On Oct. 17, New York Times writer Stephanie Saul published an article titled “Fencing Can Be Six-Figure Expensive, but It Wins in College Admissions.” To preface, I will say that I am not here to disagree with either of those statements. There are certainly instances where fencing costs, due to international travel, can reach exorbitant levels, and it’s no secret that recruiting for sports has long been a way for students to get accepted into college. However, I do have some issues with this article’s coverage of fencing as a member of the community for a decade.
In the article, Saul groups fencing, along with sports like “crew, golf, sailing, skiing and squash,” into a category called “country club sports.” He states that these are all usually played primarily in white suburbs, and this is correct. What comes off as a bit disingenuous about this, however, is that in order to play sports at the top level and not in the country club category, massive amounts of money are required. Travel baseball, for example, can cost over $4,000 a year, according to a 2016 article by Drew Jackson of Samford University. While this figure is nowhere near the six-figure amount referred to in the Saul article, it doesn’t need to be, because travel baseball isn’t usually leaving the country.
In the article, there is a claim made that “good equipment [for fencing] costs $1,500 to 2,000,” and while top-of-the-line gear can certainly cost that much, a set of fully functional equipment that can all last for more than a year can be purchased for under $1,000. To compare baseball and fencing again, both one fencing weapon and one baseball bat for use at the high school or college level range from slightly under $100 dollars to a few hundred at most, with the most expensive baseball bats costing more than the most expensive fencing weapons. Both are certainly massive barriers to entry, but hefty equipment costs turning a sport like fencing elitist should not be the norm, without that same lens being used for all sports.
Fencing is only so expensive as due to the international traveling involved, the article says. Regarding the popularity of fencing in the United States, the article reads, “But fencing never achieved mass appeal. More than a century later, only 44 out of 1,100 N.C.A.A. schools have teams.”
“But fencing never achieved mass appeal. More than a century later, only 44 out of 1,100 N.C.A.A. schools have teams.”New York Times article
This is true, but there needs to be scrutiny of why that is. It simply isn’t because fencing isn’t appealing — it’s due to a feedback loop; if the sport is not popular, it won’t get mass support, but if it does not get supported in the community, it won’t have a chance to become popular. Here is the crux of the issue: Fencing, alongside other country club sports, does not have supporting infrastructure in a high school setting, and is viewed on a national level as either solely a college excursion or for those looking to be on the Olympic track.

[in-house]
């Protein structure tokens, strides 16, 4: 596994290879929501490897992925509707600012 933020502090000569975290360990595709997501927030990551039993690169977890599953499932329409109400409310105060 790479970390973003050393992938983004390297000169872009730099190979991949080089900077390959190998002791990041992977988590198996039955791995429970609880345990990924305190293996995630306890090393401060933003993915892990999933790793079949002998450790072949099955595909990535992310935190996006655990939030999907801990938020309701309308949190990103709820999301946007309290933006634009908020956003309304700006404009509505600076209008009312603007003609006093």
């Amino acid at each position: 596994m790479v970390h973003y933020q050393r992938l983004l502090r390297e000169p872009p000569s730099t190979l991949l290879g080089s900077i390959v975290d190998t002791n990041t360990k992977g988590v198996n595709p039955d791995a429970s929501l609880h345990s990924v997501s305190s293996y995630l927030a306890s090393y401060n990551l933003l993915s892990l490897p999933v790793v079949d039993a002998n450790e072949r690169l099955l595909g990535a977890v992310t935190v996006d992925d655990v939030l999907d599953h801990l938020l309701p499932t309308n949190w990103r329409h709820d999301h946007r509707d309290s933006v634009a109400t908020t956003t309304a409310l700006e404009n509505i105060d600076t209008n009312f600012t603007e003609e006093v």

I was a varsity fencer in high school for three years, and I was first team all-state in my senior year. If I was involved in a more commonly supported sport, like baseball, with that resume, I would have been more likely to receive more offers from colleges. However, fencing exists in two worlds. There is the world of those looking to fence for an NCAA school and a world of those who fence in high school because they enjoy the sport, and they want to excel in that environment. For some sports, those two can be the same, as a pipeline exists to go from varsity high school athletics to college athletics.
As long as the main pipeline for college fencing is not regular high school programs, the sport will remain as inaccessible and unsupported as it is now. Also, if the majority of people considering fencing for NCAA schools in college are those looking to compete internationally, there simply won’t be enough fencers to go around to have many NCAA programs.
In short, if high schools across this country provide more of a consistent structure for niche sports like fencing, they can become more normalized in this country, creating opportunities for high-level athletics that aren’t halfway across the globe, which costs tons of money. This would allow for the pool of athletes to grow, which would create more justification for having more college programs, thus furthering the accessibility of the sport.
“Preferences for athletes in niche sports would seem to be one of the first items on the chopping block.”Mr. Driver, expert on the Court’s education decisions
There is already proof that something like this can work, such as New Jersey being a state that has implemented high school fencing statewide, right alongside baseball, football, track and field and more.
The final dimension from the original article that must be considered is the topic of the two affirmative action cases currently being heard on the Supreme Court and how they may affect sports like fencing.
“If the court moves to prohibit or limit affirmative action, as widely expected, colleges likely will be under pressure to overhaul their entire admissions process,” the article reads, “including practices that favor privileged applicants, according to Justin Driver, a Yale Law School professor.”
‘Preferences for athletes in niche sports would seem to be one of the first items on the chopping block,’ said Mr. Driver, an expert on the Court’s education decisions.”
Implementing a system that makes niche sports less niche would not only keep these sports from being wiped from college programs, it could also serve to make them more accessible in general, killing two birds with one stone.